The conventional wisdom about coattails would have you believe that the candidate at the top of the ticket always pulls those lower down in his or her wake. But take a closer look at who led whom to victory in Montana, and it's not so clear the one on top did the leading. If anything, the results indicate a bottom-up or reverse-coattails effect. Brian Schweitzer won with just over 50 percent of the vote in a four-way race. He won in seventeen of fifty-six counties, in traditional Democratic counties and on the Native American reservations. He did well, but not as well as some other Democratic statewide candidates. (A progressive state Supreme Court justice, Jim Nelson, won with increased support and a bigger margin than Schweitzer's.)
In several Democratic districts, progressive, grassroots-based state legislators outperformed the governor. In Helena, the two most progressive people on the ballot won with more votes and a bigger margin of victory: Christine Kaufmann and Mary Caferro, a single mother of four and former welfare recipient who directs a low-income families group, WEEL (Working for Equality and Economic Liberation), dedicated to the eradication of poverty. Schweitzer won 65 and 54 percent of the district vote, respectively, in Kaufmann's and Caferro's districts in 2004; they won 71 and 58 percent.
Candidacies like these are just what traditional party consultants hate. They're risky, rely on mobilizing atypical voters and raise issues that challenge the center and the right. But sometimes the campaign is the point, says Kaufmann's co-director at the Montana Human Rights Network, Ken Toole. "Sometimes the most important question is not Can you win, but Can you provide an alternative and use a campaign to advance a message," he tells me. "That's what the right has done for decades. They run not to win but to campaign."
Montana's a state where a little money goes a long, long way, and most legislative campaigns cost $10,000 max. In 2000, when Kaufmann and Toole both took leave from their jobs to run for office (she for the House, he for the State Senate), they both won. And they've won ever since. An out lesbian (only the second in the Montana legislature) in a district that includes not only a Catholic college but also a cathedral, Kaufmann won a four-way primary with 49 percent of the vote and then trounced her Republican opponent, a fundraiser for Catholic Charities. Term-limited in the Senate, Toole ran for a seat on the all-important Public Services Commission in 2006, in order to campaign against the privatization and deregulation of utilities. He won. The county commissioners chose Kaufmann to replace him, making her the first and only out lesbian in the State Senate.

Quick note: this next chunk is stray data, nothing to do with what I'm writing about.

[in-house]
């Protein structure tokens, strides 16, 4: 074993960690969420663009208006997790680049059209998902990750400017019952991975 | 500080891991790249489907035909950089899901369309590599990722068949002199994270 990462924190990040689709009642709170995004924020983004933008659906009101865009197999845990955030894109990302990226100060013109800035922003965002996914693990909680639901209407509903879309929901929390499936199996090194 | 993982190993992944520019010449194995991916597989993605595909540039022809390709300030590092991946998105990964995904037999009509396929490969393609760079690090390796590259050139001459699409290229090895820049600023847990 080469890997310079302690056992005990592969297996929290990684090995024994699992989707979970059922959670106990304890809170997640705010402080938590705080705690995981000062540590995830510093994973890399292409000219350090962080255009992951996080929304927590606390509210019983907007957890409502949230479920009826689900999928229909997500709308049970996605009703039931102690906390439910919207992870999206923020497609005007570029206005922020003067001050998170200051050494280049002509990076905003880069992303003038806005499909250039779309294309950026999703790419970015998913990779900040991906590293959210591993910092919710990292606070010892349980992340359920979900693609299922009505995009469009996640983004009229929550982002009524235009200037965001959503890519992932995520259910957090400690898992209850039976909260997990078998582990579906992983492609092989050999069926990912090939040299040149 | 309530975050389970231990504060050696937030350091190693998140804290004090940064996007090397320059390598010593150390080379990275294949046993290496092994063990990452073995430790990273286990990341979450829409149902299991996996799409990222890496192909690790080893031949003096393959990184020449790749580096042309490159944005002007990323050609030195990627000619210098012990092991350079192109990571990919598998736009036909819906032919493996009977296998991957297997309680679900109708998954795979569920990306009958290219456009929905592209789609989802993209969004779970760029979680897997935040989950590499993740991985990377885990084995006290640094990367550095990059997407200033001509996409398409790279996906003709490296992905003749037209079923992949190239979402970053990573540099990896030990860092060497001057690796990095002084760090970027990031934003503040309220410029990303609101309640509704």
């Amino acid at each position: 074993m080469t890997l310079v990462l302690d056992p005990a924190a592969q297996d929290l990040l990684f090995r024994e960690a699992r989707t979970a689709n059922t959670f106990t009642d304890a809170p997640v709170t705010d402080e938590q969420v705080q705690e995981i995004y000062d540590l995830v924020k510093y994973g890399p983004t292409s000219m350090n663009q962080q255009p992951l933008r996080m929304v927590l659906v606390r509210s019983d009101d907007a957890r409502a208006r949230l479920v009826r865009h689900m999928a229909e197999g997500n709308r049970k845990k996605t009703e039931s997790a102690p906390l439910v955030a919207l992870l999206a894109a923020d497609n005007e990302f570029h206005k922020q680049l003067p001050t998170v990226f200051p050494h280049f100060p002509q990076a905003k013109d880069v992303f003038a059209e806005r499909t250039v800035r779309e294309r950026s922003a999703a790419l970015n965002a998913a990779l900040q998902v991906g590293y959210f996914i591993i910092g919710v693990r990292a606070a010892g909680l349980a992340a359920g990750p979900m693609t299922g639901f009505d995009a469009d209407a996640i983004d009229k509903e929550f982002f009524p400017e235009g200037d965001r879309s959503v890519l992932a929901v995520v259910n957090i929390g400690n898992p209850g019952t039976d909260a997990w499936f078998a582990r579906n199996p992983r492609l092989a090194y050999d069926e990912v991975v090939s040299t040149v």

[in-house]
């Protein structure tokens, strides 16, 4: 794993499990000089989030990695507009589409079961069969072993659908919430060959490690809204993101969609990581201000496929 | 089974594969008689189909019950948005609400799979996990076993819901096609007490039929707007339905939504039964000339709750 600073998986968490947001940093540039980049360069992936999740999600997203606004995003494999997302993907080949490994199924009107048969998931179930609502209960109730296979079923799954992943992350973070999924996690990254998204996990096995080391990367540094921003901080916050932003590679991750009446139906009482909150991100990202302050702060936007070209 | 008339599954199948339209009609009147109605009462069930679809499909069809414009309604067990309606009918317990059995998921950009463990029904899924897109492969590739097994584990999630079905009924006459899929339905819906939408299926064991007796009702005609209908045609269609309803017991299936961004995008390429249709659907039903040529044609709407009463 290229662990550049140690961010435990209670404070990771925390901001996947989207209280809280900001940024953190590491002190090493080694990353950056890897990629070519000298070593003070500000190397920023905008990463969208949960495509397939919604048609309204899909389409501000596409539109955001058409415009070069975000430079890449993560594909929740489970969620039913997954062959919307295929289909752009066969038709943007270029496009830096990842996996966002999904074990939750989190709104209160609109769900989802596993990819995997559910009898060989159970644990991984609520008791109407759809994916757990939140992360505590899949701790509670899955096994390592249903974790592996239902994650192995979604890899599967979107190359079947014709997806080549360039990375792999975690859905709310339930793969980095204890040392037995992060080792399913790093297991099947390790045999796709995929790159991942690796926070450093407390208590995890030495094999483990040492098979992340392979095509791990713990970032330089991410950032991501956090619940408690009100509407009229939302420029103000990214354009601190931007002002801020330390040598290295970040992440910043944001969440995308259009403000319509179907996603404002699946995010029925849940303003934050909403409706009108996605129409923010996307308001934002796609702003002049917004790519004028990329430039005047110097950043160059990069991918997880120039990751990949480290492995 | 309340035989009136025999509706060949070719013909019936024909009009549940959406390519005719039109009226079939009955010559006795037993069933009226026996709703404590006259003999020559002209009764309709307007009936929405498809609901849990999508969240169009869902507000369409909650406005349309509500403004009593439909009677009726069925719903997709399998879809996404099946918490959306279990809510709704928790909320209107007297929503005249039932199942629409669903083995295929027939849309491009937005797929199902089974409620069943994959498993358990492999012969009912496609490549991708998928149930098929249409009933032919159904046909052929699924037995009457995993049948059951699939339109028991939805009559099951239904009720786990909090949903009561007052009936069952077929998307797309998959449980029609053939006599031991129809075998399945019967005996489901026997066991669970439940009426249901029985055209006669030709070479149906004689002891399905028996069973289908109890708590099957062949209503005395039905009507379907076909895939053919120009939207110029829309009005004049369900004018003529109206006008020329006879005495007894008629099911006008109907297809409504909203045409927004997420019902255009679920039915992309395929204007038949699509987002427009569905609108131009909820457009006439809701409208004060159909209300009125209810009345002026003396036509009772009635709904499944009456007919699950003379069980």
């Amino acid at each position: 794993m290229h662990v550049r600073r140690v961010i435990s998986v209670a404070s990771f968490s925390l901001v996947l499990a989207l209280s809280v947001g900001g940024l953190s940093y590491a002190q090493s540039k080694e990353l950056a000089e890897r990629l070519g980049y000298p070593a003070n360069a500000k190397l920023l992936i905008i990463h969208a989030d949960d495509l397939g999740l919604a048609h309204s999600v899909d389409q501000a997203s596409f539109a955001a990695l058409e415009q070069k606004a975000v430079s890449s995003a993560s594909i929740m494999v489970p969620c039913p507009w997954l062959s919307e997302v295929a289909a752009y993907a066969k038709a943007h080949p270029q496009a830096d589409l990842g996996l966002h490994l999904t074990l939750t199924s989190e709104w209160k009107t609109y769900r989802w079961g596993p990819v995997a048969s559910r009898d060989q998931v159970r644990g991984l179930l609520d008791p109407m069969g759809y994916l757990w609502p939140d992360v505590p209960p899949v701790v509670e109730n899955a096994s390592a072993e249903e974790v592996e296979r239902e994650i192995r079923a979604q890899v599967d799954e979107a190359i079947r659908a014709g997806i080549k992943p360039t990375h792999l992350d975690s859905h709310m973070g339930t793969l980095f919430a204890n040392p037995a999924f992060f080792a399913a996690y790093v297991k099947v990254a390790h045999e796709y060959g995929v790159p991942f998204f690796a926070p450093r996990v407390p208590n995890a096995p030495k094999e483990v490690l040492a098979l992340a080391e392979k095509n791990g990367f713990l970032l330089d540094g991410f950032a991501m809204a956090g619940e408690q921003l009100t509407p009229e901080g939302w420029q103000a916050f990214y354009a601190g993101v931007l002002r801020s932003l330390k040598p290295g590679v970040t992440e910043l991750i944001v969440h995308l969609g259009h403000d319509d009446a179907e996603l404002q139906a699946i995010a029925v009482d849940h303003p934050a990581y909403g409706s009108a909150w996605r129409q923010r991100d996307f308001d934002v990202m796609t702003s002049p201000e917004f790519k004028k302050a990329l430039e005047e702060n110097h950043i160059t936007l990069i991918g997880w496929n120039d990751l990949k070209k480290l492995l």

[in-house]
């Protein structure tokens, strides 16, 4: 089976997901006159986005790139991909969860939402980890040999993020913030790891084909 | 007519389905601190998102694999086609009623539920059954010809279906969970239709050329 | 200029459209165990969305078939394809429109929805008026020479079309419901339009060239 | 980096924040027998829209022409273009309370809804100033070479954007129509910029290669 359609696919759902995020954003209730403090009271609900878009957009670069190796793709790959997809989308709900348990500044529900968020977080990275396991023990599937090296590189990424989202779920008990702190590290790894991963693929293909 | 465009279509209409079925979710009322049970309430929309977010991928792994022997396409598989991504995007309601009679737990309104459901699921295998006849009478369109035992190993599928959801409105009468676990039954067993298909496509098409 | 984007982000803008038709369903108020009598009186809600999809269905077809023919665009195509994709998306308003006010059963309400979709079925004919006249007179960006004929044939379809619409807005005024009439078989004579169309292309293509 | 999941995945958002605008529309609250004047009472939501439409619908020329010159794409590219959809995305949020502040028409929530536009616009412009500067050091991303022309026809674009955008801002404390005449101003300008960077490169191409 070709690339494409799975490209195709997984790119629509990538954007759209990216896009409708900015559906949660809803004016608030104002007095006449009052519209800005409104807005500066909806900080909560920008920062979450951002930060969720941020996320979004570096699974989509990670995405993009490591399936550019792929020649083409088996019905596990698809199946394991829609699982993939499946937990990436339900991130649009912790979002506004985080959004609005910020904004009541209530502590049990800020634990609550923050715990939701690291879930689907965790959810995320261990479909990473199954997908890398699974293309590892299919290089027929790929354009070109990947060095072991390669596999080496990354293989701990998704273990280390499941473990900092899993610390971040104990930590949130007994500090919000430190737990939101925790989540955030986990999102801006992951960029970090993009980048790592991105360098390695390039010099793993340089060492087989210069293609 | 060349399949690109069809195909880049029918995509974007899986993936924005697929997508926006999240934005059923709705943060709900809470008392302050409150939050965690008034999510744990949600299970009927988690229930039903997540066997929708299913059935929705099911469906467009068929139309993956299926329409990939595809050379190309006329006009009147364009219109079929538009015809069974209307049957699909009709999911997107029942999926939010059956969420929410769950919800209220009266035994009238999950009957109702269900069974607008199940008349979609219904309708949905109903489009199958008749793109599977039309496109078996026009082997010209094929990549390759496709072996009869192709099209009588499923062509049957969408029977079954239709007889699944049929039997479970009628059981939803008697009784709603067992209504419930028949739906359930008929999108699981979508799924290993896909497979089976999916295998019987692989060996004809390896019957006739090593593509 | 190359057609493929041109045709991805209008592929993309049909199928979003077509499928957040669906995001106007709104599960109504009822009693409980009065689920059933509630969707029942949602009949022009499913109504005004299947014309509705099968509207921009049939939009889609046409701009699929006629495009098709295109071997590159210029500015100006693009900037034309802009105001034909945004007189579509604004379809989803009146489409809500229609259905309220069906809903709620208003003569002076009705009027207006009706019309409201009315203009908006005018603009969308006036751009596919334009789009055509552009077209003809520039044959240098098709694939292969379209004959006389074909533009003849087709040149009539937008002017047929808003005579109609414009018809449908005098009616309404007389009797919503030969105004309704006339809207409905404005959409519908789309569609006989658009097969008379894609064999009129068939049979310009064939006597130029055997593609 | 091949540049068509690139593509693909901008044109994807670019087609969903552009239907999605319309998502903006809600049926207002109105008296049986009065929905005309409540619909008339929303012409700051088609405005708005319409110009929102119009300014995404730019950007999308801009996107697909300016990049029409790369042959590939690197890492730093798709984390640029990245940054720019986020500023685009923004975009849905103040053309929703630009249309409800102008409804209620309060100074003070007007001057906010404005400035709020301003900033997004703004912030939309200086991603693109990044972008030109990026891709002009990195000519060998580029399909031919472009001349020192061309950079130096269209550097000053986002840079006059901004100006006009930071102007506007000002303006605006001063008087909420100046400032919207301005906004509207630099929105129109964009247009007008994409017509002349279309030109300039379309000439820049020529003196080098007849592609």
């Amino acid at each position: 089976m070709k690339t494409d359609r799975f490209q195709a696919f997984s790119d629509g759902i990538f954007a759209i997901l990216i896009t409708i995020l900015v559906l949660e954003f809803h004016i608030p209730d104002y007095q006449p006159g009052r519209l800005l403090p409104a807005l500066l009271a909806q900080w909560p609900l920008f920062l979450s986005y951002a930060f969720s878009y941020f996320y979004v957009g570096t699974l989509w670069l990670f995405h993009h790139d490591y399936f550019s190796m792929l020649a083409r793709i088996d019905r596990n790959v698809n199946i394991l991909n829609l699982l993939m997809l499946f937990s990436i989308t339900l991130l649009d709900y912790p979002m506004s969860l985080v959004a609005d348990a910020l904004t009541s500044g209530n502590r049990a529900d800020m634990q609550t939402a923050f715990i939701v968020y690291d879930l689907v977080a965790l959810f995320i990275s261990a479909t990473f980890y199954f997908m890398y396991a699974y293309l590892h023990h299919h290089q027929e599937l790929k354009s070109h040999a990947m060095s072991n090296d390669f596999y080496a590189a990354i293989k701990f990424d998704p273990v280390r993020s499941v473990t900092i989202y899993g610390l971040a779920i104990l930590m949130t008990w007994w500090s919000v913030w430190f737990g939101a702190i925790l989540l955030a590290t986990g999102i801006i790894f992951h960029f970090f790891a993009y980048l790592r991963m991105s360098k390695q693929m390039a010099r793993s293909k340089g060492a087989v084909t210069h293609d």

With mentoring from Kaufmann and Toole and voter data from Keaveny and Kendrick, Mary Caferro won her primary race against an establishment incumbent. "I'm a low-income, single working parent with four kids [under 18] and a job. I know how to multitask," she says with a laugh. About a quarter the size of Schweitzer, she matches his energy spark for spark. One of the reasons she ran for office, she said, was to give people like her a reason to believe in government. In a state that's been besieged by extreme right-wing messages that blame gays and lesbians, immigrants and environmental regulations for the downturn of the blue-collar economy, keeping people engaged is a serious matter. "I was afraid that if we had another Republican majority, the last programs for low-income Montanans would be cut, and that would give poor people all the more reason to be discouraged and get alienated. I wanted people to see me and say, If Mary Caferro can run and win, I have a reason to continue to be part of the process."
In his book What's the Matter With Kansas? Thomas Frank describes how Republican power grew from the ground up. The lesson from Montana is that progressive power grows the same way. Schweitzer and Tester are both great charismatic candidates, with drive, strong positions and close relations with the organizations at their base. But in Helena, just about everyone's in on the secret that outsiders tend to miss, namely that without progressive movements, there would have been no "Montana Miracle" in 2004--nor, most likely, a one-seat Democratic majority in the US Senate in 2006.
The Montana party now faces a challenge. A rabble of well-organized "outsiders" have learned the tricks of the party-insiders' trade, and they're rising in confidence, power and experience. Telemark skier Betsy Hands is now an Assemblywoman. After the 2005 session, in which Caferro was part of a successful effort to increase the minimum wage and expand the state's child healthcare program to cover 5,000 more low-income children, she was handily re-elected in 2006. The voters this cohort brought into the process are wondering what happens next. The thrill of being a "ground troop" gets old fast. "Everyone knows people will not participate in a system in which they do not see an opportunity to lead," Caferro told RadioNation in March 2006. Now the question for the party is, Will those who--really--made the miracle happen be permitted to enter the power structure and change it? Or will they be asked to sit quietly in the stands and watch the race? And for how long will grassroots blues with grit be willing to do that?